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ACDC Metals fast-tracks rare earth plans with global shortages looming

ACDC Metals has signed the services of a highly-regarded industry consultant to work with it on its plans for a unique rare earth element (REE) processing plant in Australia.

The company is looking to fast-track its local rare earth plans on the back of news that there is a looming bottleneck for a number of highly sought-after rare earths following reports that China is planning to restrict exports.

Supported by

Chief executive officer, Tom Davidson, said ACDC’s upgrade of its rare earth activities comes at a time when Western media is reporting that China has imposed new restrictions on gallium and germanium.

He said the Chinese move reiterates the importance of the ACDC Metals strategy, with downstream value-add processing in Australia considered vital to ensuring supply of critical materials to support the energy transition.

For its part, ACDC has brought in the consultants to assist with a localisation study as part of the company’s rare earth processing plant (REPP) scoping study which is on target for completion in the fourth quarter with a number of key technical work streams either awarded or under evaluation.

The localisation study will help ACDC confirm the potential to construct the plant, which utilises an exclusively licensed Medallion Monazite Process, in southeastern Australia.

A previous scoping study compiled by Medallion Resources was designed for a North American setting.

Identifying suitable locations and infrastructure

To date ACDC has received strong government, investor and prospective customer feedback which it says has indicated there is strong support for Australian business strategies that incorporate downstream value add processing of rare earth elements locally.

The new study will identify locations that are amenable to the infrastructure and services required for a rare earth element processing plant and help optimise potential transport routes to and from market.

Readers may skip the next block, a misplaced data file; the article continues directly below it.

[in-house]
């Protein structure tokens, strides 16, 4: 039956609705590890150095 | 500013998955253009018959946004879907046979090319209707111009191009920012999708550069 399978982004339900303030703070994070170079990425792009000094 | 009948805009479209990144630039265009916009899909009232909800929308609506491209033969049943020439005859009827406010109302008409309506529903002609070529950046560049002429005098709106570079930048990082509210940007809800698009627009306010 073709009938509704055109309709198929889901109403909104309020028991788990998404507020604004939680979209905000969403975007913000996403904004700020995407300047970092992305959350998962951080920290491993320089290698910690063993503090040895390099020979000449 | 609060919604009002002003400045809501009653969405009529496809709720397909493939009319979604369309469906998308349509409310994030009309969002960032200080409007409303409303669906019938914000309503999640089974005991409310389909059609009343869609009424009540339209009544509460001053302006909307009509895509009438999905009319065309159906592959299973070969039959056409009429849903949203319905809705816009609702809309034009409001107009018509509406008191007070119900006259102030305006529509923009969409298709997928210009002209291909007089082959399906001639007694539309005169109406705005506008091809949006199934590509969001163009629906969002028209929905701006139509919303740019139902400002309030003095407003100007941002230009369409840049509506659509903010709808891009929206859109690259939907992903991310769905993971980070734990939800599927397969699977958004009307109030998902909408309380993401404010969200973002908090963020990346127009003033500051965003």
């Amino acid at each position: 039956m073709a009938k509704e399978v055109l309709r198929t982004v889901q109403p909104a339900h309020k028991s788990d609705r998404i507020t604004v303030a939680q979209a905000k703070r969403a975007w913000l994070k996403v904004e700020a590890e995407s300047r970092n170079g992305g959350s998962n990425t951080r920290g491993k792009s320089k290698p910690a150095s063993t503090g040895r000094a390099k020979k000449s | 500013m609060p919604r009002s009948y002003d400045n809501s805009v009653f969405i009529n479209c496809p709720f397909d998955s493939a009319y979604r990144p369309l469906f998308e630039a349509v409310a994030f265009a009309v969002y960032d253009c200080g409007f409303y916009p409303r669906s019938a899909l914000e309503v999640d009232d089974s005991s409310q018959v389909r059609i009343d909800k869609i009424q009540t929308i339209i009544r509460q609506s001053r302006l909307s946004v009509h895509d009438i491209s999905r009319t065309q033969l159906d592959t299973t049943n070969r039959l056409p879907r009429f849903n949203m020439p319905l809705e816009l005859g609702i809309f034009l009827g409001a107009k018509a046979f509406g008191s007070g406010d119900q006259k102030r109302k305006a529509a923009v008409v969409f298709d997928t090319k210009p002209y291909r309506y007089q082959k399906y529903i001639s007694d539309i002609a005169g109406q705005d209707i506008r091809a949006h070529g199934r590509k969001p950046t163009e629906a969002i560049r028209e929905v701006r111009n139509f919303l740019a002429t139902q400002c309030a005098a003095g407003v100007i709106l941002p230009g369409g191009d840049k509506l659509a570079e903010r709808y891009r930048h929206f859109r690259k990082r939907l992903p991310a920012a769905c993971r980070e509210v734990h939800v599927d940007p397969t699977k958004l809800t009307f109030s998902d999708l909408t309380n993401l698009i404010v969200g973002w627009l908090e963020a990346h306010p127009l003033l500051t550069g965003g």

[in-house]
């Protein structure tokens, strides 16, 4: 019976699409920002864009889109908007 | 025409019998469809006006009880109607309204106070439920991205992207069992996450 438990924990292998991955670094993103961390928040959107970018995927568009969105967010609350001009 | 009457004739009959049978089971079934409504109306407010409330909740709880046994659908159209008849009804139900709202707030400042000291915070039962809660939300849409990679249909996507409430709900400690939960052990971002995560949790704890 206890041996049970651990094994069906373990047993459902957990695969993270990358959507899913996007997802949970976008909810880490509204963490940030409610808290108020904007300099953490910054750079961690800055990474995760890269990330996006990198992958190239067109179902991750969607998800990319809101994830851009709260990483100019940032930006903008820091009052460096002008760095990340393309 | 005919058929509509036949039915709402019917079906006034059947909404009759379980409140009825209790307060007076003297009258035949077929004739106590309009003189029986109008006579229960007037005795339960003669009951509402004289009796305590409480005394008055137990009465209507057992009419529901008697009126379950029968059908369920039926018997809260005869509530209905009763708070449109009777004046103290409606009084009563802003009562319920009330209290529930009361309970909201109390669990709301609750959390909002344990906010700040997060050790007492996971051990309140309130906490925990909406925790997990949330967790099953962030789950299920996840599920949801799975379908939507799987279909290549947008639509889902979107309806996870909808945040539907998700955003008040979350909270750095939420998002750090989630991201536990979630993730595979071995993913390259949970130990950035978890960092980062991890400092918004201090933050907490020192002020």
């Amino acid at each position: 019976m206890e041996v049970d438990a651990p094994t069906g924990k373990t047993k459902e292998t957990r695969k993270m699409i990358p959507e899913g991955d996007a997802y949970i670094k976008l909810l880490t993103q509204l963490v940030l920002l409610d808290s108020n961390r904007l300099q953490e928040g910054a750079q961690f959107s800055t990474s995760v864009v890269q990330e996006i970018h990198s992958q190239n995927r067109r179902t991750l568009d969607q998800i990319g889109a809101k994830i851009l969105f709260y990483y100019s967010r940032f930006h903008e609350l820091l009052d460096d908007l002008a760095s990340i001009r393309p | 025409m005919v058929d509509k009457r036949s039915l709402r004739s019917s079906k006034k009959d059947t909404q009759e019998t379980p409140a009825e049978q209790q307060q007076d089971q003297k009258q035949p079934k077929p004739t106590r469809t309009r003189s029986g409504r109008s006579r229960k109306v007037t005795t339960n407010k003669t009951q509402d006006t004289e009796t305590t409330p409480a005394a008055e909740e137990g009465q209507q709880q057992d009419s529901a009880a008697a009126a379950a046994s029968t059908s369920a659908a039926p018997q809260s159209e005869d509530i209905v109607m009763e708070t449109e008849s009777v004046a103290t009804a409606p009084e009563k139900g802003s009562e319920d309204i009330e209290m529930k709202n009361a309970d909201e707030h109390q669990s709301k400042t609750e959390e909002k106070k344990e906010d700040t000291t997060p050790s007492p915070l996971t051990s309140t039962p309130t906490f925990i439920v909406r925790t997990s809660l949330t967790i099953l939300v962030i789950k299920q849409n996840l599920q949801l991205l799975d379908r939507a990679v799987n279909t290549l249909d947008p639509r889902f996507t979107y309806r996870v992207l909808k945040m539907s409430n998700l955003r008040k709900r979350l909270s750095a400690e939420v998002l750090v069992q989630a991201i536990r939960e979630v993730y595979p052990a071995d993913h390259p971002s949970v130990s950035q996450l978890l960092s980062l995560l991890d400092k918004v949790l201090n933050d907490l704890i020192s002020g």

JBS&G Australia have been engaged to complete the study and will also provide a roadmap for permitting.

No new testwork needed initially

Notably, the new scoping study will not require any additional testwork beyond that already completed by Medallion Resources in both Canada and Australia.

However, an additional testwork program will be required for a prefeasibility study, the next stage of ACDC’s development plans.

The company will utilise 3 tonnes of mineralised material it obtained from recent drilling at Goschen Central. That material is being sent to Mineral Technologies (MT) in Carrara, Queensland for mineral separation optimisation.

In addition to zircon and titania products, MT will produce a large monazite sample to support testwork of the REPP. ACDC has also moved to source third-party monazite to complement its strategy to create a rare earth element processing hub in Australia.

“The commencement of studies to select the location of ACDC Metals’ rare earth element processing plant in southeastern Australia is a big step towards our strategic goal of downstream processing in Australia,” Mr Davidson said.

“This study builds on the work done by Medallion Resources and will refine processing and permitting parameters for an Australian setting.”

Minerals sands activity

The scoping study is being conducted in parallel with ACDC’s mineral sands exploration, with laboratory results being collated to support the development of the maiden resource, which is targeted for completion in the third quarter.

ACDC’s proposed plant will process monazite feedstock via a flowsheet based on a caustic crack process utilised in the 1970s in France and the 1980s by the United States and since then in China.

The process produces a rare earth carbonate, containing key rare earth metals to feed the next value-add steps for magnet production.

In mid-June ACDC reported it had obtained exceptionally high value heavy mineral assemblage through initial mineralogy studies from the Goschen Central site in Western Victoria.

Testing achieved very high monazite grades which the company said indicates an excellent rare earth element source.


Source: small caps

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